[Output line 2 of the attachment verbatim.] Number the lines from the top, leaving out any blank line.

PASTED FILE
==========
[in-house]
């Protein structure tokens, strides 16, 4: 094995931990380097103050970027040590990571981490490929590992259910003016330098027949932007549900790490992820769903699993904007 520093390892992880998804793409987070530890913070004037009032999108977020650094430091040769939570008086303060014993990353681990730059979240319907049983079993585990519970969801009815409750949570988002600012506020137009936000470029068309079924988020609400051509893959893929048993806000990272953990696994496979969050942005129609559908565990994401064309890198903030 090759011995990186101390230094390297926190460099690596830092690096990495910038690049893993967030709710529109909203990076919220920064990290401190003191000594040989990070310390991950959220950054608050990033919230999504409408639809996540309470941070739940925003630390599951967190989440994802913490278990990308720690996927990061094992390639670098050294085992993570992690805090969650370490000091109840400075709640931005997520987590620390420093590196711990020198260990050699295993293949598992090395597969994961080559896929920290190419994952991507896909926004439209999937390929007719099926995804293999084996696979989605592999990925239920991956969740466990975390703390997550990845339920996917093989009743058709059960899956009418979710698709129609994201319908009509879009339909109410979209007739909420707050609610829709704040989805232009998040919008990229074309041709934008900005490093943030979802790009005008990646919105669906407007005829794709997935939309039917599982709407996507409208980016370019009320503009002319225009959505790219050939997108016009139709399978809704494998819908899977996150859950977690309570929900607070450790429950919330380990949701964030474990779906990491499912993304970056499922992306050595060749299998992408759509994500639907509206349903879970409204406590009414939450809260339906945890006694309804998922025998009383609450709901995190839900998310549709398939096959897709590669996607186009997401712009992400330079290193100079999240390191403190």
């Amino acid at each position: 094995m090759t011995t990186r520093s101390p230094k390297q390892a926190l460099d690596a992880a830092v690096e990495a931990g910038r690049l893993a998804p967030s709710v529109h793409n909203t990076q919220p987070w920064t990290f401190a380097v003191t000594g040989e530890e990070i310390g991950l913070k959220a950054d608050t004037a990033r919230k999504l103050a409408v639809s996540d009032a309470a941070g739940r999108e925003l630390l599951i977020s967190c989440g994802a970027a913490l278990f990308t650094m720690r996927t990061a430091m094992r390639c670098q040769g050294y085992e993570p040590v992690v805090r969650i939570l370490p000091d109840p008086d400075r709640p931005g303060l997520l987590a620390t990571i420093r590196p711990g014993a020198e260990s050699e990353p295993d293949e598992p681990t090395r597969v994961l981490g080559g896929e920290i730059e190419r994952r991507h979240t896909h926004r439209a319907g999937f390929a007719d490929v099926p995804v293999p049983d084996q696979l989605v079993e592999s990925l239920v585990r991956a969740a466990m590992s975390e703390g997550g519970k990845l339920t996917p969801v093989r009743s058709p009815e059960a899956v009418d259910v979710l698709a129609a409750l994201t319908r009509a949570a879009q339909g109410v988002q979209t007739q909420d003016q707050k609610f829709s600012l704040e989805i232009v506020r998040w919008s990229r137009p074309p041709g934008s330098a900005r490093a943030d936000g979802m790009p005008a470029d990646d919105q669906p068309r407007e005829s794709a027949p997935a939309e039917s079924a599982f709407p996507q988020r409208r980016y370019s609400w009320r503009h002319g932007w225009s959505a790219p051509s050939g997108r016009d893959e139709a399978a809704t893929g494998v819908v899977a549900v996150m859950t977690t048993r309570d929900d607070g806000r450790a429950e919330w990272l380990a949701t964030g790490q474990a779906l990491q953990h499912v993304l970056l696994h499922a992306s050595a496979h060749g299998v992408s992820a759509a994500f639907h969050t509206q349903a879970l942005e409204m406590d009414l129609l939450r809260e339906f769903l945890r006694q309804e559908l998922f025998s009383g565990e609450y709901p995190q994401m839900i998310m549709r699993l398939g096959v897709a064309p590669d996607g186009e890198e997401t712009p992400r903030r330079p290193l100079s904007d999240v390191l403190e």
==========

């Protein structure tokens, strides 16, 4: 094995931990380097103050970027040590990571981490490929590992259910003016330098027949932007549900790490992820769903699993904007 520093390892992880998804793409987070530890913070004037009032999108977020650094430091040769939570008086303060014993990353681990730059979240319907049983079993585990519970969801009815409750949570988002600012506020137009936000470029068309079924988020609400051509893959893929048993806000990272953990696994496979969050942005129609559908565990994401064309890198903030 090759011995990186101390230094390297926190460099690596830092690096990495910038690049893993967030709710529109909203990076919220920064990290401190003191000594040989990070310390991950959220950054608050990033919230999504409408639809996540309470941070739940925003630390599951967190989440994802913490278990990308720690996927990061094992390639670098050294085992993570992690805090969650370490000091109840400075709640931005997520987590620390420093590196711990020198260990050699295993293949598992090395597969994961080559896929920290190419994952991507896909926004439209999937390929007719099926995804293999084996696979989605592999990925239920991956969740466990975390703390997550990845339920996917093989009743058709059960899956009418979710698709129609994201319908009509879009339909109410979209007739909420707050609610829709704040989805232009998040919008990229074309041709934008900005490093943030979802790009005008990646919105669906407007005829794709997935939309039917599982709407996507409208980016370019009320503009002319225009959505790219050939997108016009139709399978809704494998819908899977996150859950977690309570929900607070450790429950919330380990949701964030474990779906990491499912993304970056499922992306050595060749299998992408759509994500639907509206349903879970409204406590009414939450809260339906945890006694309804998922025998009383609450709901995190839900998310549709398939096959897709590669996607186009997401712009992400330079290193100079999240390191403190």